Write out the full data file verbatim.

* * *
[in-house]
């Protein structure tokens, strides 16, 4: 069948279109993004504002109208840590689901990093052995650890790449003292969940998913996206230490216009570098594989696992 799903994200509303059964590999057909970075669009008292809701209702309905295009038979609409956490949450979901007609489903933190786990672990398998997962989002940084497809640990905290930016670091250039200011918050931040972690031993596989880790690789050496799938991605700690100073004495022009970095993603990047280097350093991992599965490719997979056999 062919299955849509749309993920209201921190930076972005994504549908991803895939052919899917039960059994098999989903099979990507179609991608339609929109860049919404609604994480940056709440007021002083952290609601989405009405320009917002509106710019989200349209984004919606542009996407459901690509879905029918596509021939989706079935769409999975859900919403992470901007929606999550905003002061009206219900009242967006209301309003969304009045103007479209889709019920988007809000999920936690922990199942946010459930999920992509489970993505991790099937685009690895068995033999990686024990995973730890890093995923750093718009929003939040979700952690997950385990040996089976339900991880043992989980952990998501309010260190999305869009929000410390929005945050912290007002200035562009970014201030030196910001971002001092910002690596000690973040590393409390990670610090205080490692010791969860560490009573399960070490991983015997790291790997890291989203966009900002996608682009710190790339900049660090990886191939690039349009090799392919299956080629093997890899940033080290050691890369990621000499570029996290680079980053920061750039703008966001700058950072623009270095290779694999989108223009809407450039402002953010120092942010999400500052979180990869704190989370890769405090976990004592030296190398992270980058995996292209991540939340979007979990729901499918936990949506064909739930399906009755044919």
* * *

[in-house]
């Protein structure tokens, strides 16, 4: 069948279109993004504002109208840590689901990093052995650890790449003292969940998913996206230490216009570098594989696992 799903994200509303059964590999057909970075669009008292809701209702309905295009038979609409956490949450979901007609489903933190786990672990398998997962989002940084497809640990905290930016670091250039200011918050931040972690031993596989880790690789050496799938991605700690100073004495022009970095993603990047280097350093991992599965490719997979056999 062919299955849509749309993920209201921190930076972005994504549908991803895939052919899917039960059994098999989903099979990507179609991608339609929109860049919404609604994480940056709440007021002083952290609601989405009405320009917002509106710019989200349209984004919606542009996407459901690509879905029918596509021939989706079935769409999975859900919403992470901007929606999550905003002061009206219900009242967006209301309003969304009045103007479209889709019920988007809000999920936690922990199942946010459930999920992509489970993505991790099937685009690895068995033999990686024990995973730890890093995923750093718009929003939040979700952690997950385990040996089976339900991880043992989980952990998501309010260190999305869009929000410390929005945050912290007002200035562009970014201030030196910001971002001092910002690596000690973040590393409390990670610090205080490692010791969860560490009573399960070490991983015997790291790997890291989203966009900002996608682009710190790339900049660090990886191939690039349009090799392919299956080629093997890899940033080290050691890369990621000499570029996290680079980053920061750039703008966001700058950072623009270095290779694999989108223009809407450039402002953010120092942010999400500052979180990869704190989370890769405090976990004592030296190398992270980058995996292209991540939340979007979990729901499918936990949506064909739930399906009755044919």